When I became Chairman of the House Agriculture Committee in January of this year, I had one primary goal: to ensure that America’s farmers and ranchers have the policies in place that they need to feed, fuel, and clothe the nation while ensuring stability and consistency for farmers, ranchers, consumers, markets, and rural communities. After all, agriculture is the foundation of our livelihood and the lifeblood of rural America. And, while our work will never be done, we are off to a great start.
Committee Holds Hearing to Review Mandatory Country of Origin Labeling
COMMITTEE HOLDS HEARING TO REVIEW MANDATORY COUNTRY OF ORIGIN LABELING
Washington D.C.- The House Committee on Agriculture today held a hearing to review mandatory country or origin labeling. The Committee heard from the Administration, producers, packers, processors and retailers, now that they have had time to review the law and gauge its potential impact.
The 2002 Farm Bill contained language requiring that retailers provide, starting on September 30, 2004, country of origin labeling (COOL) on fresh fruits and vegetables, red meats, seafood, and peanuts. The program is voluntary until then.
Following the hearing Goodlatte said, “Testimony at today's hearing underscored that there is still a lack of consensus about what the law says, how it should be implemented, and whether or not it will ultimately do more harm than good.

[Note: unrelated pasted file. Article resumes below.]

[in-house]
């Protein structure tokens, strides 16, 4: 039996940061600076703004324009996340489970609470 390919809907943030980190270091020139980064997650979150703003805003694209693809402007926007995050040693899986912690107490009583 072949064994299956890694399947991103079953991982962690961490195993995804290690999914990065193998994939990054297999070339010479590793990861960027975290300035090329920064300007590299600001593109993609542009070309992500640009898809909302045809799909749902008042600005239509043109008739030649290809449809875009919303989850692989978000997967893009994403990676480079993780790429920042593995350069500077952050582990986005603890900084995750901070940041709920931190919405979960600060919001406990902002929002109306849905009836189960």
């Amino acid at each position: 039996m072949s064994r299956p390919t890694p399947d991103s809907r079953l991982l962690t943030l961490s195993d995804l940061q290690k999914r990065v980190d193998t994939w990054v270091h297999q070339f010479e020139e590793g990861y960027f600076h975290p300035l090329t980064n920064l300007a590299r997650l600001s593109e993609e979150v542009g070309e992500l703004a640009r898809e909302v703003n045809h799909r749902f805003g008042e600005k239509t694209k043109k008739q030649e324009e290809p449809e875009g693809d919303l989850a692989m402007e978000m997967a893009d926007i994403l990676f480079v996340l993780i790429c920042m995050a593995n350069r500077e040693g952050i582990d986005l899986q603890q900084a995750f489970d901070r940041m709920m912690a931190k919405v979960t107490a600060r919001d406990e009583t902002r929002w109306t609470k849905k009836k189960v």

“I have always favored a voluntary approach. This hearing reinforces my belief that we are moving forward with an idea that will have a negative impact on our producers and little or no benefit for those it was intended to help,” Goodlatte concluded.
“We heard many concerns expressed today regarding the implementation of COOL by both the proponents and opponents of COOL,” said Ranking Member Charlie Stenholm. “From the testimony received, it is apparent that if we are going to have COOL, more work is needed on the current proposal.”
The Committee heard from three panels of witnesses. The first panel included Dr. Charles “Chuck” Lambert, Deputy Under Secretary for Marketing and Regulatory Programs, United States Department of Agriculture, Ms. Nancy Bryson, General Counsel, United States Department of Agriculture and Dr. Keith Collins, Chief Economist, United States Department of Agriculture.
The second panel included, Mr. Thomas E. Stenzel, President and CEO, United Fresh Fruit and Vegetable Association, Dr. Alan Foutz, President, Colorado Farm Bureau, Mr. David J. Frederickson, President, National Farmers Union, Mr. Leo McDonnell, Jr., Chairman of the Board and Co-Founder, R-CALF USA, Mr. Jon Caspers, President, National Pork Producers Council and Mr. Eric Davis, President, National Cattlemen’s Beef Association.
The final panel featured Ms. Deborah R. White, Associate General Counsel for Regulatory Affairs, Food Marketing Institute, Mr. Ken Bull, Vice President for Cattle Procurement, Excel Corporation, Mr. Bruce T. Peterson, Jr., Senior Vice President/General Merchandise Manager – Perishable Foods, Wal-Mart Stores, Inc., Mr. Arthur “Ray” Walker, CEO, Patterson Frozen Foods, Mr. J.H. “Jay” Campbell, Jr., President and CEO, Associated Grocers, Inc., And Mr. Gary Ray, Executive Vice President of Refrigerated Foods, Hormel Foods Corporation.
Rep. Robin Hayes, Chairman of the Livestock and Horticulture Subcommittee, has indicated that his subcommittee will monitor this issue closely and hold other hearings in the future.